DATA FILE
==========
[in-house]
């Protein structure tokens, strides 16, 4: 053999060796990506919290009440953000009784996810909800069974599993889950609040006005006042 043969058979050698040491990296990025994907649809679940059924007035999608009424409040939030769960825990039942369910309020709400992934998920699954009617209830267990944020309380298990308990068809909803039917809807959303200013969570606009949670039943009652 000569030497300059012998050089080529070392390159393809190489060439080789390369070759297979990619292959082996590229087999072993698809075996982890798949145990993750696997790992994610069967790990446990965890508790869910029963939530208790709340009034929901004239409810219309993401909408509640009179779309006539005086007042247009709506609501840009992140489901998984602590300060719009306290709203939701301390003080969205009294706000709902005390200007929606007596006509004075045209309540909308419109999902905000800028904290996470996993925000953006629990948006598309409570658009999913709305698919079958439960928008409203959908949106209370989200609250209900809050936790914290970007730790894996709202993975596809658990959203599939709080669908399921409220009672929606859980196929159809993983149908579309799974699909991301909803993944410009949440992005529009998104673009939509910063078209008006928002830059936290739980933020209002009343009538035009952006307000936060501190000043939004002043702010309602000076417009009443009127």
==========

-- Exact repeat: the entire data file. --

[in-house]
């Protein structure tokens, strides 16, 4: 053999060796990506919290009440953000009784996810909800069974599993889950609040006005006042 043969058979050698040491990296990025994907649809679940059924007035999608009424409040939030769960825990039942369910309020709400992934998920699954009617209830267990944020309380298990308990068809909803039917809807959303200013969570606009949670039943009652 000569030497300059012998050089080529070392390159393809190489060439080789390369070759297979990619292959082996590229087999072993698809075996982890798949145990993750696997790992994610069967790990446990965890508790869910029963939530208790709340009034929901004239409810219309993401909408509640009179779309006539005086007042247009709506609501840009992140489901998984602590300060719009306290709203939701301390003080969205009294706000709902005390200007929606007596006509004075045209309540909308419109999902905000800028904290996470996993925000953006629990948006598309409570658009999913709305698919079958439960928008409203959908949106209370989200609250209900809050936790914290970007730790894996709202993975596809658990959203599939709080669908399921409220009672929606859980196929159809993983149908579309799974699909991301909803993944410009949440992005529009998104673009939509910063078209008006928002830059936290739980933020209002009343009538035009952006307000936060501190000043939004002043702010309602000076417009009443009127």